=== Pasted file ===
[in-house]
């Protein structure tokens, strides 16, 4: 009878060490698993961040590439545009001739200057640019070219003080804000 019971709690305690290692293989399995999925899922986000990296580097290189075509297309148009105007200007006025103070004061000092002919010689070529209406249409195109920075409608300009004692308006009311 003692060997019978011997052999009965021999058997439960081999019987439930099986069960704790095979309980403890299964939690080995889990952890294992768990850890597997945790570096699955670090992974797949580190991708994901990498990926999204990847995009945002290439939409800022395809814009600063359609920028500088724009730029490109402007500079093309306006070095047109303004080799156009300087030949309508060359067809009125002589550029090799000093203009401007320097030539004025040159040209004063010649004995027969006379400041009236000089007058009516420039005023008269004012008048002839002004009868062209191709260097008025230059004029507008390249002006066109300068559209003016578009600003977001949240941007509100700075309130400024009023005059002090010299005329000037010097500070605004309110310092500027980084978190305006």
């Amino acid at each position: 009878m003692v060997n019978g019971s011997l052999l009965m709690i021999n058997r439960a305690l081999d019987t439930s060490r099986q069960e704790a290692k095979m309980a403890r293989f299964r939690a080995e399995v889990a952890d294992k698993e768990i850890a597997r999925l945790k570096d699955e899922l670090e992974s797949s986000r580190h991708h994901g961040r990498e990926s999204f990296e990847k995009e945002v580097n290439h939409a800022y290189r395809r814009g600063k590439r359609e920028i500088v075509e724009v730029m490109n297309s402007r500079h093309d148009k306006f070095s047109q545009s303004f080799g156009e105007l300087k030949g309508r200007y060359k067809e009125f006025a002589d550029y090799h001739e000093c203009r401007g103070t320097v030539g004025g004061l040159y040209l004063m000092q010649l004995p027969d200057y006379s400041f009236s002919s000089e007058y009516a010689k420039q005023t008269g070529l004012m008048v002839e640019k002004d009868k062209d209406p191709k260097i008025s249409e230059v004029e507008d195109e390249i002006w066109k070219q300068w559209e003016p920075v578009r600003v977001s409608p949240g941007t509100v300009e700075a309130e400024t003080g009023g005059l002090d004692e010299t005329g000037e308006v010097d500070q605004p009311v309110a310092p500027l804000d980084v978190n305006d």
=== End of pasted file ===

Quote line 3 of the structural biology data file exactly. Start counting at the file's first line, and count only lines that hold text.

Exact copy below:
């Amino acid at each position: 009878m003692v060997n019978g019971s011997l052999l009965m709690i021999n058997r439960a305690l081999d019987t439930s060490r099986q069960e704790a290692k095979m309980a403890r293989f299964r939690a080995e399995v889990a952890d294992k698993e768990i850890a597997r999925l945790k570096d699955e899922l670090e992974s797949s986000r580190h991708h994901g961040r990498e990926s999204f990296e990847k995009e945002v580097n290439h939409a800022y290189r395809r814009g600063k590439r359609e920028i500088v075509e724009v730029m490109n297309s402007r500079h093309d148009k306006f070095s047109q545009s303004f080799g156009e105007l300087k030949g309508r200007y060359k067809e009125f006025a002589d550029y090799h001739e000093c203009r401007g103070t320097v030539g004025g004061l040159y040209l004063m000092q010649l004995p027969d200057y006379s400041f009236s002919s000089e007058y009516a010689k420039q005023t008269g070529l004012m008048v002839e640019k002004d009868k062209d209406p191709k260097i008025s249409e230059v004029e507008d195109e390249i002006w066109k070219q300068w559209e003016p920075v578009r600003v977001s409608p949240g941007t509100v300009e700075a309130e400024t003080g009023g005059l002090d004692e010299t005329g000037e308006v010097d500070q605004p009311v309110a310092p500027l804000d980084v978190n305006d």